Can you beat a Tweet from a dog sled? Tales from a tour on #TravelTuesday
Colleen Burns 120000C4RP firstname.lastname@example.org | | Tags:  sarah_carter dog_sledding traveltuesday travel social montreal
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You might think from reading some of our blogs, that all we do is work, talk about IBM Social Business, and live social. Of course, that’s absolutely correct, but in those brief free moments, long weekends, vacations or even single days, all of us folks from the IBM Redbooks Thought Leaders team love to travel. And you know what? We’re all pretty social when we travel as well. Over the coming weeks, we’ll be taking our turn at sharing our tall travel tales on #TravelTuesday.
Today’s inaugural #TravelTuesday comes from Sarah Carter, who’s travel claims to fame are that she spent her 21st birthday at the top of the Eiffel Tower, while her friends were at the bottom, has been north of the Arctic Circle and sailed a yacht across the Atlantic.
Do you remember how you booked a vacation before the Internet? If you’re one of the whippersnappers who’s going to ask “there was life before the Internet?”, then I’ll point you to ARPAnet, encyclopedia Britannica and the library for all those reference books that you can’t check out and you certainly can’t get on the Kindle.
I remember, kind of vaguely (and NOT in a rose-tinted-glasses type of way), spending frustrating hours in the travel agents on the high street at home. Looking at glossy pictures and impossibly perfect beaches/cities/mountains, and then asking someone to type into a terminal for the latest availability.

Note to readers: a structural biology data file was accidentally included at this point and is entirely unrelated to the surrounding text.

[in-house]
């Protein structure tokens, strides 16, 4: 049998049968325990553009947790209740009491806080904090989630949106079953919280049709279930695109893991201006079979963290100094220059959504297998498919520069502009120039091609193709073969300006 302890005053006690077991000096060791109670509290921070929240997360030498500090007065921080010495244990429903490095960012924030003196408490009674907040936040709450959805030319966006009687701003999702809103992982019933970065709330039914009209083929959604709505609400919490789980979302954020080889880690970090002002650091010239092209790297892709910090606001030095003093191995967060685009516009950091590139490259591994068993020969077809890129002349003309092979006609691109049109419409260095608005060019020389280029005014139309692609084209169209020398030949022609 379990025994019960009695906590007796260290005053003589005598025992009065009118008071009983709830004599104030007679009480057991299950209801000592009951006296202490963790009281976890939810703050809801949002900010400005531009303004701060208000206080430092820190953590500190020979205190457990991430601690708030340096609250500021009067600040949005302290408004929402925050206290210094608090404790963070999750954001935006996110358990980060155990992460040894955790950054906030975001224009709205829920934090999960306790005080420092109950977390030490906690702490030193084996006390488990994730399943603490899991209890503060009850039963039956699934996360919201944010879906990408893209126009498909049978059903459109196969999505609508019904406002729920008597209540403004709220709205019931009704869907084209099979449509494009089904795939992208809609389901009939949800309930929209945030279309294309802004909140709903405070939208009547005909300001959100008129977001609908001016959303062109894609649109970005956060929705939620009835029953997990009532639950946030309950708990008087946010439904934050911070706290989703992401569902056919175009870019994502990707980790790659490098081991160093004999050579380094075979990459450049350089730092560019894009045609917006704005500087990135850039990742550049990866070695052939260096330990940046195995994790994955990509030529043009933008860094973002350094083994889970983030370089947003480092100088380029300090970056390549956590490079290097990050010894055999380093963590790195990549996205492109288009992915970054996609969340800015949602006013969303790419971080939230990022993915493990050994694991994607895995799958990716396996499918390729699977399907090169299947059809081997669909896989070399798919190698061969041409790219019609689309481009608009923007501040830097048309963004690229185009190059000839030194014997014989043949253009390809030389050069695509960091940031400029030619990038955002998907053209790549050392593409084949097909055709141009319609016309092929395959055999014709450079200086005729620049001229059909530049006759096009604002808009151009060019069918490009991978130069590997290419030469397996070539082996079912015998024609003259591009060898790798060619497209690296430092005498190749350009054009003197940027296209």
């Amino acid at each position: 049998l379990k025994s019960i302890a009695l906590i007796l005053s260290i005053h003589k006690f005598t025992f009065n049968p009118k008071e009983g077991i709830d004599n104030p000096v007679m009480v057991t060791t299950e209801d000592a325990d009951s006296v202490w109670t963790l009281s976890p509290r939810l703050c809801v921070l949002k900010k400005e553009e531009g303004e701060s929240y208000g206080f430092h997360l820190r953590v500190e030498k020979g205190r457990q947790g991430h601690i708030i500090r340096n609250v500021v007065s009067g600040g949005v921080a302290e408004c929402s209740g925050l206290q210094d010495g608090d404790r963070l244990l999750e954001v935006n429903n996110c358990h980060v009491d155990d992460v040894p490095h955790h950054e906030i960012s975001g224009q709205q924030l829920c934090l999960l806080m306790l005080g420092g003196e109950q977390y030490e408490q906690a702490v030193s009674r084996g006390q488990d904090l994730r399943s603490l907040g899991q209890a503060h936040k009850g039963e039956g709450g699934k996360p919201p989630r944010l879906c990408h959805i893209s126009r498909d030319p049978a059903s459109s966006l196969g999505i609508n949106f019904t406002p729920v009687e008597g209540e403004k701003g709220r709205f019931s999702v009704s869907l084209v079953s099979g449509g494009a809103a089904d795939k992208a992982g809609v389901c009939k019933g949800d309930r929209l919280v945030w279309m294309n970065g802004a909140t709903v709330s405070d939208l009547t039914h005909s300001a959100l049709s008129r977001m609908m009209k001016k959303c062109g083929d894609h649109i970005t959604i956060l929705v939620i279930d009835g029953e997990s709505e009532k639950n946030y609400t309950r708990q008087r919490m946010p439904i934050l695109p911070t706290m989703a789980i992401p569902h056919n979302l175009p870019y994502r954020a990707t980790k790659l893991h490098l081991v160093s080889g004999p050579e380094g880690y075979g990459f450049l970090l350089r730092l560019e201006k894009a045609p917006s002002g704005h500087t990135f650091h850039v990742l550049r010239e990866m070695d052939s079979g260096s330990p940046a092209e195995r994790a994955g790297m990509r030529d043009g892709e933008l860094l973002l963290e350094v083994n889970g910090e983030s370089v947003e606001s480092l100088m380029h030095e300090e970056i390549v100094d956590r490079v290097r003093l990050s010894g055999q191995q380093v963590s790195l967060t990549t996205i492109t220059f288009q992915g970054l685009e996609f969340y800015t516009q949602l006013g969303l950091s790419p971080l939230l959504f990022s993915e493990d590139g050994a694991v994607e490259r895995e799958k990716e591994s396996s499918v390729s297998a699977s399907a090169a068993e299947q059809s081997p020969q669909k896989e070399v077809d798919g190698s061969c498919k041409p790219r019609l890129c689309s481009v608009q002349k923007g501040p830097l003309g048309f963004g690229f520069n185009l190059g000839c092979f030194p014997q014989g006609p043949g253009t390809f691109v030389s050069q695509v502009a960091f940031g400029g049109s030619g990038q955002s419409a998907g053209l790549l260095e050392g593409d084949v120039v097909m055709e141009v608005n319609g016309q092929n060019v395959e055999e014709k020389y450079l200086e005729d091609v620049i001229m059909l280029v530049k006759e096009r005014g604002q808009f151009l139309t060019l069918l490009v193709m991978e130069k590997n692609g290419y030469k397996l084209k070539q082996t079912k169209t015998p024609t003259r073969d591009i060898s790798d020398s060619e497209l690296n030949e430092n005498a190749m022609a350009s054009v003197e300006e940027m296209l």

Now I can’t possible conceive of the idea of booking a vacation without social, let alone the Internet. Sure I’ll still occasionally head to the library and pick up a Lonely Planet, or Rough Guide, but ordinarily I’ll head to TripAdvisor and Yelp and work out not just where I’m going, but where I’m going to stay, how I’m going to get there, what I’ll do when I get there and where I’ll eat. Sound familiar?
In January of this year, I had a bucket list trip to the Hotel de Glace in Quebec City, Canada. Now those of you who know me, know that I cram in as much as possible into my trips, so this was not going to be an ordinary trip.
We sourced the hotel in Montreal on Yelp, the first place I’ve ever stayed with double double glazing. Mooching around in Montreal in the snow the next day, Instagram provided my friends and colleagues with a super view of the Old City, while Foursquare gave me where we’d have a brunch of French crepes. The 60th anniversary of the first #HockeyNightInCanada – remember there was a shut out until mid January, came to us via StubHub when the Maple Leafs met the Canadiens. And to the excitement of someone who lives in a small northern Californian town, we ate dinner after 10pm, courtesy, Les 3 Brasseurs. Ahh, big city living!